Monetary Policy, Construction Sector Output and Housing Prices in India: An Emerging Economy Perspective
AbstractThe study examines the impact of monetary policy along with relevant macro economic factors on the construction sector activities? growth and housing prices in Indian context. The empirical result indicates that it is mainly commercial bank credit from supply side and rise in income in demand side have positive influences on the construction sector growth. Nevertheless, it observes a dominance of demand side over supply side factor contributing to shortages of housing. While examining the factors influencing housing prices, it finds overall inflation rate puts upward pressure and money supply puts downward pressure. This may be due to the fact that bank credit is operating from a supply side enabling increased supply of housing and thereby lowering the housing prices.
Download InfoIf you experience problems downloading a file, check if you have the proper application to view it first. In case of further problems read the IDEAS help page. Note that these files are not on the IDEAS site. Please be patient as the files may be large.
As the access to this document is restricted, you may want to look for a different version under "Related research" (further below) or search for a different version of it.
Bibliographic InfoArticle provided by Euro-American Association of Economic Development in its journal Applied Econometrics and International Development.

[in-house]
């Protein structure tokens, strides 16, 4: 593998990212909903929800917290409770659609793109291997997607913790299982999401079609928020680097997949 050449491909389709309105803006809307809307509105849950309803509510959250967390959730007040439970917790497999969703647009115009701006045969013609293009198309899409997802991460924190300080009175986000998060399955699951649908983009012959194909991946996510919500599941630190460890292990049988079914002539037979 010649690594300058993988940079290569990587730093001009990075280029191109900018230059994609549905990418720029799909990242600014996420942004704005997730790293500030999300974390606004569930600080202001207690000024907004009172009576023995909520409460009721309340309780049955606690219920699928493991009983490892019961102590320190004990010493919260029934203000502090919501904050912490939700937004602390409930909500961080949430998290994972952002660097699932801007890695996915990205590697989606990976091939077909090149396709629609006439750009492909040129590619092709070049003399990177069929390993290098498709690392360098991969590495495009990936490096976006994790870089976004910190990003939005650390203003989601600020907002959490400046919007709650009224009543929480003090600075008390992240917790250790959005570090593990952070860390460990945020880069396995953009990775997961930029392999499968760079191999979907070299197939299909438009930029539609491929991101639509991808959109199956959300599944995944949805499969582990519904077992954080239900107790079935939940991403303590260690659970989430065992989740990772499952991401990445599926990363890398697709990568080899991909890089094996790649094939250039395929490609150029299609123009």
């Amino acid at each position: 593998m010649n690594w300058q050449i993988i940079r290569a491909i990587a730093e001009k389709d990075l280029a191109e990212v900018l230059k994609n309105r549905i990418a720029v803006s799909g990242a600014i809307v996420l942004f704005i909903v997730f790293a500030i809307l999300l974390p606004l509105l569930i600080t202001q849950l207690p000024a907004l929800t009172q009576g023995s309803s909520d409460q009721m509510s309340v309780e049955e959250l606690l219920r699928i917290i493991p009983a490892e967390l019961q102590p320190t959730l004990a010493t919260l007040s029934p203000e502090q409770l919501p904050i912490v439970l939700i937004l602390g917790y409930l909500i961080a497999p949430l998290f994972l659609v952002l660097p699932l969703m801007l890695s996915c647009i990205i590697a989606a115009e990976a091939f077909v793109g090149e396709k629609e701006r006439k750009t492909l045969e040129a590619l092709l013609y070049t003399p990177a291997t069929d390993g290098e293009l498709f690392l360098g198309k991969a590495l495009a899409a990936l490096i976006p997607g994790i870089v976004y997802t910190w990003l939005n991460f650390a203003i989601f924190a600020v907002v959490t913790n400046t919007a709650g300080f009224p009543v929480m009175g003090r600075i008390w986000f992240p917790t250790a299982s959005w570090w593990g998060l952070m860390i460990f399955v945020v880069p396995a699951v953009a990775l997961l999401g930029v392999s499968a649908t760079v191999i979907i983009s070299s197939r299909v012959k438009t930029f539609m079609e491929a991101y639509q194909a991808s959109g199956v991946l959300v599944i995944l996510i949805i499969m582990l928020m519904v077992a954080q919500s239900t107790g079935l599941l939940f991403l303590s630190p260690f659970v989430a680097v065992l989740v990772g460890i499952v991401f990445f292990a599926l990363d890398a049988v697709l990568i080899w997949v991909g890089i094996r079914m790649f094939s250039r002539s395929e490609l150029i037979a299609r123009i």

Volume (Year): 11 (2011)
Issue (Month): 1 ()
Contact details of provider:
Web page: http://www.usc.es/economet/eaa.htm
Find related papers by JEL classification:
- E31 - Macroeconomics and Monetary Economics - - Prices, Business Fluctuations, and Cycles - - - Price Level; Inflation; Deflation
- E52 - Macroeconomics and Monetary Economics - - Monetary Policy, Central Banking, and the Supply of Money and Credit - - - Monetary Policy
- C32 - Mathematical and Quantitative Methods - - Multiple or Simultaneous Equation Models; Multiple Variables - - - Time-Series Models; Dynamic Quantile Regressions; Dynamic Treatment Effect Models
You can help add them by filling out this form.
reading list or among the top items on IDEAS.Access and download statistics
For technical questions regarding this item, or to correct its authors, title, abstract, bibliographic or download information, contact: (M. Carmen Guisan).
If you have authored this item and are not yet registered with RePEc, we encourage you to do it here. This allows to link your profile to this item. It also allows you to accept potential citations to this item that we are uncertain about.
If references are entirely missing, you can add them using this form.
If the full references list an item that is present in RePEc, but the system did not link to it, you can help with this form.
If you know of missing items citing this one, you can help us creating those links by adding the relevant references in the same way as above, for each refering item. If you are a registered author of this item, you may also want to check the "citations" tab in your profile, as there may be some citations waiting for confirmation.
Please note that corrections may take a couple of weeks to filter through the various RePEc services.